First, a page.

I am a big believer in the fact that listening to gurus won’t actually change your life. I don’t expect everyone to be like me. Not at all. In fact, you should be focusing on what works for you. I think people ask successful entrepreneurs questions like “What does a day look like for you?” because they think they might hold some secret to success. Some overarching wisdom that will change everything.
The only advice I can give you is audit yourself and figure out what makes you work the hardest.
How to not be afraid about public speaking
So what happens when you hit the stage?
Well, weird shit starts to happen. You might feel this strange combination of seeing the audience as friends but also enemies. There is a strange mix between these two emotions that happen when you really get into a talk.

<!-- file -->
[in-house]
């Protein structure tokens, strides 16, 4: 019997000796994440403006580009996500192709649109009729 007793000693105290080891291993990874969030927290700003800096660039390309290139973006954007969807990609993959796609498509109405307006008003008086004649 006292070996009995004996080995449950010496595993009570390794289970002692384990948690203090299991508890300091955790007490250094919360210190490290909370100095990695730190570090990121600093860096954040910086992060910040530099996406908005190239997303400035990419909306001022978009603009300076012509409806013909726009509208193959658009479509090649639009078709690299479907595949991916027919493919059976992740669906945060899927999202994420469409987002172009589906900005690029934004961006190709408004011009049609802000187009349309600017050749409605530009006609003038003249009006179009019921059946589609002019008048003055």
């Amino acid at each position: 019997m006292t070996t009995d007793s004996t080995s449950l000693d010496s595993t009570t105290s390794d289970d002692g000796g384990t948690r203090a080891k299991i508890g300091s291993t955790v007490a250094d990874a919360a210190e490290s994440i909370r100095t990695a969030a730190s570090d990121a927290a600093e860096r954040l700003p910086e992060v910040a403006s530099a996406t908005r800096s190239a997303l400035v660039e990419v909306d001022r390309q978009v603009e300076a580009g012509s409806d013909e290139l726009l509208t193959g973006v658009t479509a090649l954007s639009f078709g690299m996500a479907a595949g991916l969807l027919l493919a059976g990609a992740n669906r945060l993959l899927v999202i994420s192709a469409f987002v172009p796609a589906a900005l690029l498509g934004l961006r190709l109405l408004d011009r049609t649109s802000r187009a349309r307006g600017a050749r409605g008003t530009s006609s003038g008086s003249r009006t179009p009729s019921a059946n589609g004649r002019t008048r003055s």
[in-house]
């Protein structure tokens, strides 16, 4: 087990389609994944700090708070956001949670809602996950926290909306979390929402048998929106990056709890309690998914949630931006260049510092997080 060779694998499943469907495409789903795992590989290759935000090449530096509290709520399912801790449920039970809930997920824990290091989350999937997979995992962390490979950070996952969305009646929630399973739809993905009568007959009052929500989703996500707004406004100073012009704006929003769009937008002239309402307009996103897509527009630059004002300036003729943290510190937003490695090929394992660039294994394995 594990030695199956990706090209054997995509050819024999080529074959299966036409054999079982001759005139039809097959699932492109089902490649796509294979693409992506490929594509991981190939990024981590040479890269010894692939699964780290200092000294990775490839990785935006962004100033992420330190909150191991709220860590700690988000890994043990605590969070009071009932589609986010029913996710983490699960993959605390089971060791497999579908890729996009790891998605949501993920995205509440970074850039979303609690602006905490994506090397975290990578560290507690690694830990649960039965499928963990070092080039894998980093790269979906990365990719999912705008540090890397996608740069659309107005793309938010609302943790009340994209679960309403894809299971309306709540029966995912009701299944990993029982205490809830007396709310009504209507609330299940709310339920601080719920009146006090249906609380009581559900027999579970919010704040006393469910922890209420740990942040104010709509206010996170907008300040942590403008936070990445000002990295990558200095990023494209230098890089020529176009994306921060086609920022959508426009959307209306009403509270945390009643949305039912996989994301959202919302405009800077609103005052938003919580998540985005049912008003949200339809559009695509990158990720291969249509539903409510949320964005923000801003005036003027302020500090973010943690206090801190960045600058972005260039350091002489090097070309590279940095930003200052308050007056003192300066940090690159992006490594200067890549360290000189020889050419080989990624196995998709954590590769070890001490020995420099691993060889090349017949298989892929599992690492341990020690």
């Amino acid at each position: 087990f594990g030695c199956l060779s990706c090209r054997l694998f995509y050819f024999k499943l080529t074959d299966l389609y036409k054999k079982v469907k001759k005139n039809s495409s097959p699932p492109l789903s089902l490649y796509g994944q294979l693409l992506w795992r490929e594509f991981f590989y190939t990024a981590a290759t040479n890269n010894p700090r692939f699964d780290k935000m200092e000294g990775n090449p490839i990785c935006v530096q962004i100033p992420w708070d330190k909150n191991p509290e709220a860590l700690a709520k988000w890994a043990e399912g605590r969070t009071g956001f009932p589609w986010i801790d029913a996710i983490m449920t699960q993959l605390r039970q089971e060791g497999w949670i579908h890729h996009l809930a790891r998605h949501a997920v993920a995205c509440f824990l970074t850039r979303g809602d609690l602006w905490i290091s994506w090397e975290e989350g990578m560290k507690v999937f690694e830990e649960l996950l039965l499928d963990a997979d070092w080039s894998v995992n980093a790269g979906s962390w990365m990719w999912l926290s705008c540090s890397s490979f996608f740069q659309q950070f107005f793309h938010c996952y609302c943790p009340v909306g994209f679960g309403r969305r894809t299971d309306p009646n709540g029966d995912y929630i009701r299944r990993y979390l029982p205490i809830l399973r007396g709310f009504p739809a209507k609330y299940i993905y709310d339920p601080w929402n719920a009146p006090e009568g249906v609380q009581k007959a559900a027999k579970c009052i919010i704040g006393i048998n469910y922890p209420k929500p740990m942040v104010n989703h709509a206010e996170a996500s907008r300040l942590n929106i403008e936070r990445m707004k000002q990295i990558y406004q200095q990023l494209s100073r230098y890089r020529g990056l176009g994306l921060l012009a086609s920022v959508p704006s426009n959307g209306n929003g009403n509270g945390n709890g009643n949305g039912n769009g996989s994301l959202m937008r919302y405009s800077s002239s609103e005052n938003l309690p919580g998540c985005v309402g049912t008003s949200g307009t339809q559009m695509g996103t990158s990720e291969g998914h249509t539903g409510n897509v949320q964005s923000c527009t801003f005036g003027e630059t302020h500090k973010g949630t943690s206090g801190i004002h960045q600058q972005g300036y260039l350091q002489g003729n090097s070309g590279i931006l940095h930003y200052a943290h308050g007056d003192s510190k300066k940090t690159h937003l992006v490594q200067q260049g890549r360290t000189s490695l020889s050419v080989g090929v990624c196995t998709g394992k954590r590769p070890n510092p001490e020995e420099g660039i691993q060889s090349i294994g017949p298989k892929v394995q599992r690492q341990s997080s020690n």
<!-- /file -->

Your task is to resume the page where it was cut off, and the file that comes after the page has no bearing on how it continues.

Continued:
Take me for instance. I love them for being there and supporting me and being interested in what I have to say, but I also really want them to get the message, to leave with a new understanding of things. And that is a powerful feeling, the pull between those two things.
That is what public speaking is really all about. You want to convey something with nothing but your own voice. You don’t want to seem crazy, but emotion is a good thing. It’s strong. It’s convincing. You’re allowed to get excited about your idea.
Still nervous about public speaking? Well…
I am a professional public speaker who is afraid to read aloud.